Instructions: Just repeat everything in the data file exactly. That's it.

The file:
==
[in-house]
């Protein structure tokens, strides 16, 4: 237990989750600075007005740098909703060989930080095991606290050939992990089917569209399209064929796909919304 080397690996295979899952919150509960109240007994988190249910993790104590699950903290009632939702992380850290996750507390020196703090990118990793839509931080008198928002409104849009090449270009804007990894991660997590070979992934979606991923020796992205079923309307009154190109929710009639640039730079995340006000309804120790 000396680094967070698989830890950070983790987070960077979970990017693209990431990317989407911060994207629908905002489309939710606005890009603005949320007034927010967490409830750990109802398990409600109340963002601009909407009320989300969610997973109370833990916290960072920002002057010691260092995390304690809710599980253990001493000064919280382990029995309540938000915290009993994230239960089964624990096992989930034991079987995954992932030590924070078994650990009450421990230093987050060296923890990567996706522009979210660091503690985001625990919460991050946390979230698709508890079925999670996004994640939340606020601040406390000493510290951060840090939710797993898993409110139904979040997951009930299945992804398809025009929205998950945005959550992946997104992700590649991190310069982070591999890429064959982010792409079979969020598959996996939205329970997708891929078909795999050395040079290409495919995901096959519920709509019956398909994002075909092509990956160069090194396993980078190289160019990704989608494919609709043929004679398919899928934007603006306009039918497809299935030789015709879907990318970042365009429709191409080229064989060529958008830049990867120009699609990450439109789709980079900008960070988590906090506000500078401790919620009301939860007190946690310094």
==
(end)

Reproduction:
[in-house]
């Protein structure tokens, strides 16, 4: 237990989750600075007005740098909703060989930080095991606290050939992990089917569209399209064929796909919304 080397690996295979899952919150509960109240007994988190249910993790104590699950903290009632939702992380850290996750507390020196703090990118990793839509931080008198928002409104849009090449270009804007990894991660997590070979992934979606991923020796992205079923309307009154190109929710009639640039730079995340006000309804120790 000396680094967070698989830890950070983790987070960077979970990017693209990431990317989407911060994207629908905002489309939710606005890009603005949320007034927010967490409830750990109802398990409600109340963002601009909407009320989300969610997973109370833990916290960072920002002057010691260092995390304690809710599980253990001493000064919280382990029995309540938000915290009993994230239960089964624990096992989930034991079987995954992932030590924070078994650990009450421990230093987050060296923890990567996706522009979210660091503690985001625990919460991050946390979230698709508890079925999670996004994640939340606020601040406390000493510290951060840090939710797993898993409110139904979040997951009930299945992804398809025009929205998950945005959550992946997104992700590649991190310069982070591999890429064959982010792409079979969020598959996996939205329970997708891929078909795999050395040079290409495919995901096959519920709509019956398909994002075909092509990956160069090194396993980078190289160019990704989608494919609709043929004679398919899928934007603006306009039918497809299935030789015709879907990318970042365009429709191409080229064989060529958008830049990867120009699609990450439109789709980079900008960070988590906090506000500078401790919620009301939860007190946690310094």